BTW the reason ICS is making such strides is the same guy who designed the UI on webOS is designing the UI on ICS - Matias Duarte - I think he's the leading UI man period.
    04-03-2012 09:17 AM
  18. TomD's Avatar
    Only if you modify your ROM, kernel, modem, recovery, or system applications. So ...

    Flash a custom ROM - OTA update will fail
    Flash a custom kernel - OTA update will fail
    Flash custom recovery like CWM - OTA update will fail
    Flash a different modem than the current official - OTA update will fail
    Remove bloatware like Sprint ID - OTA update will (probably) fail

    If you just root your phone, just to run Apps that require root for example, then OTA updates can be installed just fine (edit - how many times can I say "just" in the same sentence? geez!), but remove root in the process, requiring you to re-root if you choose to do so. If you do modify any of the above, flashing back to full stock in order to take an OTA update is quite easy using Odin so its mostly a non-issue. However, the full update is usually available to flash before the update even goes live, so it usually makes more sense to just flash that then go back to stock.

    As has already been stated since your post, Android is as open as it gets. It's the device manufacturers and carriers that lock the system down, for a variety of reasons that all have to do with maximizing profits. Flashing phones = more warranty claims and service calls which cut into those profit margins. Samsung Android phones are actually a bit more "open" than say HTC or Motorola phones as Samsung does not lock down the bootloader. REAL exploits like Revolutionary S-Off and others normally overcome this issue, but this phone is technically a bit more open than others.

    The current root method that is linked in this thread really does pass the caveman test.
    Thanks Jay,

    Great summary.

    Which root method leaves you in good shape for OTA? The one I saw requires a ROM update.
    04-03-2012 09:20 AM
  19. Sn1per 117's Avatar
    Thanks Jay,

    Great summary.

    Which root method leaves you in good shape for OTA? The one I saw requires a ROM update.
    Use sfhub's no data rooted EL29 Odin one click. That will only give you root access and won't change anything on your phone (except maybe update you to EL29 if you're not on it already or you could of course use an older version as well and then use his auto root tool). You should then be able to still receive ota updates if you wish. Just don't go changing around any system files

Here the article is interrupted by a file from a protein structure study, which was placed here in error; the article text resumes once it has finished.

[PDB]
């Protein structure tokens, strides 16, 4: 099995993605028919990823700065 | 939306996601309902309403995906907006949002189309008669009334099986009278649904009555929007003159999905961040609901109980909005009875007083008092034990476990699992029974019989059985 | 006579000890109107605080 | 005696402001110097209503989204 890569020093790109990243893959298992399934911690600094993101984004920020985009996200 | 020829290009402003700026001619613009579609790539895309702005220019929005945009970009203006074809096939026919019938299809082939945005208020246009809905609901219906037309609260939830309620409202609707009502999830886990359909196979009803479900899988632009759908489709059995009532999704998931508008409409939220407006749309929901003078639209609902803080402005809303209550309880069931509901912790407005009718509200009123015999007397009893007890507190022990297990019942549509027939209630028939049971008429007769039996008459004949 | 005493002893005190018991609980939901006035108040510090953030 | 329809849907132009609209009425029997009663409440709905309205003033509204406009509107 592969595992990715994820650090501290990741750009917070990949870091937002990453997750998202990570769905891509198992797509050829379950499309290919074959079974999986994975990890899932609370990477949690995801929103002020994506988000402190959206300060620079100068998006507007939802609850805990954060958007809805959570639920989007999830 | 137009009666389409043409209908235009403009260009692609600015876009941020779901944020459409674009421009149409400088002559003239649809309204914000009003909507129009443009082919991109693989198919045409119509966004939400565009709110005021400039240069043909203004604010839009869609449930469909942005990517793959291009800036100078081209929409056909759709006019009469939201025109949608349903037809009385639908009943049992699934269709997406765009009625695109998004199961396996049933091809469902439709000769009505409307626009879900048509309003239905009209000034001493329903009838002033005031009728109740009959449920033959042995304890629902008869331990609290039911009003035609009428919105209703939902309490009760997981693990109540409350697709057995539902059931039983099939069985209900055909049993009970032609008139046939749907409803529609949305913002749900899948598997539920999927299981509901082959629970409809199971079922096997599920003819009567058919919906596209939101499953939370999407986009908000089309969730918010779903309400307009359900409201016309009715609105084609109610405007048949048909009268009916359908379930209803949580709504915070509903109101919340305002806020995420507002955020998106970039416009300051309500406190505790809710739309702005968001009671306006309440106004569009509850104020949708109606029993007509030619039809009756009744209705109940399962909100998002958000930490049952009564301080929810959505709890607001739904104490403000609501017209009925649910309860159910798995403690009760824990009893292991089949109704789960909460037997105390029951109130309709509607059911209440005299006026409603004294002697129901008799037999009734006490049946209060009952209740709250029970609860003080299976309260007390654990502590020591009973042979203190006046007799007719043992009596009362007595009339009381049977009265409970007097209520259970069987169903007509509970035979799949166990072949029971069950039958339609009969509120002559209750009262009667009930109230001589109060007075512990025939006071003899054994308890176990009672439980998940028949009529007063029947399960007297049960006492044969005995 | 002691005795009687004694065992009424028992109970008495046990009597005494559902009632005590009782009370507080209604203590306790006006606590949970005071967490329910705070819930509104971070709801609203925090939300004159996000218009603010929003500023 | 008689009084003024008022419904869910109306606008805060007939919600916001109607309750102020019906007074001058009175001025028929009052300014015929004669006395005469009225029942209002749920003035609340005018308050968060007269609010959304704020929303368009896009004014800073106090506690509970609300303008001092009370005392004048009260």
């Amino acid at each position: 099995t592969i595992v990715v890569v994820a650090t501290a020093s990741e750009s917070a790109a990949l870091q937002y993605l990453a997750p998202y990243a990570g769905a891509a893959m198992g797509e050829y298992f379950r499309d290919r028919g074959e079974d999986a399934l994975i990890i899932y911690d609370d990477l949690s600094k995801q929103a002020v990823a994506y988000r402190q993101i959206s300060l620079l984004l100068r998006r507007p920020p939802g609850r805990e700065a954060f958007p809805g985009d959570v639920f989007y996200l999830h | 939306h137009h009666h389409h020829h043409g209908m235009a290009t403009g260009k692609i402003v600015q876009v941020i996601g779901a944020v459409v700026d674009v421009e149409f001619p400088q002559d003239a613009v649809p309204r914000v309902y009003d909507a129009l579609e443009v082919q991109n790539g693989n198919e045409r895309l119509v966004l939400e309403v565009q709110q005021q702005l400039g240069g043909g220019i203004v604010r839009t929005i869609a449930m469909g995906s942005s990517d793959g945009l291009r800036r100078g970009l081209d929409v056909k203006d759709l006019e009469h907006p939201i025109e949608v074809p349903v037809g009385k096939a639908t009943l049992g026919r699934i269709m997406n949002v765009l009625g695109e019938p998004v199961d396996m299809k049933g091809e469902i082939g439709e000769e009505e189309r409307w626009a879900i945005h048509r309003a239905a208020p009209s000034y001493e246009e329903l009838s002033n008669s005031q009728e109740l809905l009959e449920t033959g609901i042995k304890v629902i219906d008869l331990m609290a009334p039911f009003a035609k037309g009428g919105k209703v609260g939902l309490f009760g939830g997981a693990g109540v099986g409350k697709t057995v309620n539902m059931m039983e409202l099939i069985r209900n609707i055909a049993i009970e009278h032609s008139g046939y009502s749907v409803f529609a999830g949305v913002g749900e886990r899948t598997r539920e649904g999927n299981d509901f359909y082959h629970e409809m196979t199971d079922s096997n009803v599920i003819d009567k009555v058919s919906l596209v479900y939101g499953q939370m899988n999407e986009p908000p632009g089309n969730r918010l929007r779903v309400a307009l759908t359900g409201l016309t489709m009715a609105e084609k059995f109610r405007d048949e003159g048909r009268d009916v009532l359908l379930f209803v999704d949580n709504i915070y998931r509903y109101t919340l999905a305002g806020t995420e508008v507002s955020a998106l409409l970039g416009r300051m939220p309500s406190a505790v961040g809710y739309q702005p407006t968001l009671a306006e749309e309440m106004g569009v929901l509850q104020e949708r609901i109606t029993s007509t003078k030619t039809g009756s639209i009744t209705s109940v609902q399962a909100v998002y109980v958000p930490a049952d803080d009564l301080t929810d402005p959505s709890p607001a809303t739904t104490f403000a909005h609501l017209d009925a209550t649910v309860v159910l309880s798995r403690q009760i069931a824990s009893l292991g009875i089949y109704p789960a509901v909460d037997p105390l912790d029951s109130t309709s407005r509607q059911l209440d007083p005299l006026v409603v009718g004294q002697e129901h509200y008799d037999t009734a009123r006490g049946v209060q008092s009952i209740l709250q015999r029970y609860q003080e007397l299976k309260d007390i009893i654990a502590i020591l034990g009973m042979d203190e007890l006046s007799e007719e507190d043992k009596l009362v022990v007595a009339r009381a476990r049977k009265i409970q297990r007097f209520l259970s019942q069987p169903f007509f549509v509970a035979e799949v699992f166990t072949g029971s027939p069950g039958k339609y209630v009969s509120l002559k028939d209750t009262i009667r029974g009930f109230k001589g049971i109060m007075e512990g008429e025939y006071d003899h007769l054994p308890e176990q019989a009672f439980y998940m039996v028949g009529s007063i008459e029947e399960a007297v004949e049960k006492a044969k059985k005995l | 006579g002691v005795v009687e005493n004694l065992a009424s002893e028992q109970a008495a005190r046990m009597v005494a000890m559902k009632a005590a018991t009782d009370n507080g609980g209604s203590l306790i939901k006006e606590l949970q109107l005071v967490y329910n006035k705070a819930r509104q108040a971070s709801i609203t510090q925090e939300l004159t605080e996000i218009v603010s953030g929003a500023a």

Sent from my SPH-D710 using Tapatalk
    04-03-2012 10:10 AM
  20. Stearmandriver's Avatar
    Part of the reason the procedure was different is that "developer mode" on the Pre WASN'T root access, not the same way we have it. Remember all the things the Pre failed at that WebOS Internals just COULDN'T fix, without "an updated SDK from Palm"? Like the inability to open pdfs for instance? See, on a truly rooted system, they could have released an updated ROM we could have all flashed that would have fixed Palm's failures. But that sort of thing never happened, because the devs didn't have the same level of access. At least, that's how I understand it.

    I've heard it said that the "patches" we could apply via preware were more like themeing Android... They changed the look of things, but didn't often change the way things fundamentally worked. Hence, the reason the devs couldn't actually fix things.
    NukieFreak likes this.
    04-04-2012 07:04 PM
  21. Biggnaa20's Avatar
    Part of the reason the procedure was different is that "developer mode" on the Pre WASN'T root access, not the same way we have it. Remember all the things the Pre failed at that WebOS Internals just COULDN'T fix, without "an updated SDK from Palm"? Like the inability to open pdfs for instance? See, on a truly rooted system, they could have released an updated ROM we could have all flashed that would have fixed Palm's failures. But that sort of thing never happened, because the devs didn't have the same level of access. At least, that's how I understand it.

    I've heard it said that the "patches" we could apply via preware were more like themeing Android... They changed the look of things, but didn't often change the way things fundamentally worked. Hence, the reason the devs couldn't actually fix things.
    WebOS wasn't an open sourced system until recently. That conversion is still going on and we'll see if that really changes how end users can interact with the system. My argument is that it was easier to get in and change the things you wanted to change without overhauling everything. I frankly think of Android as being an open system for the carriers (which are Google's true customers here). It's not really meant to be open for the average Joe.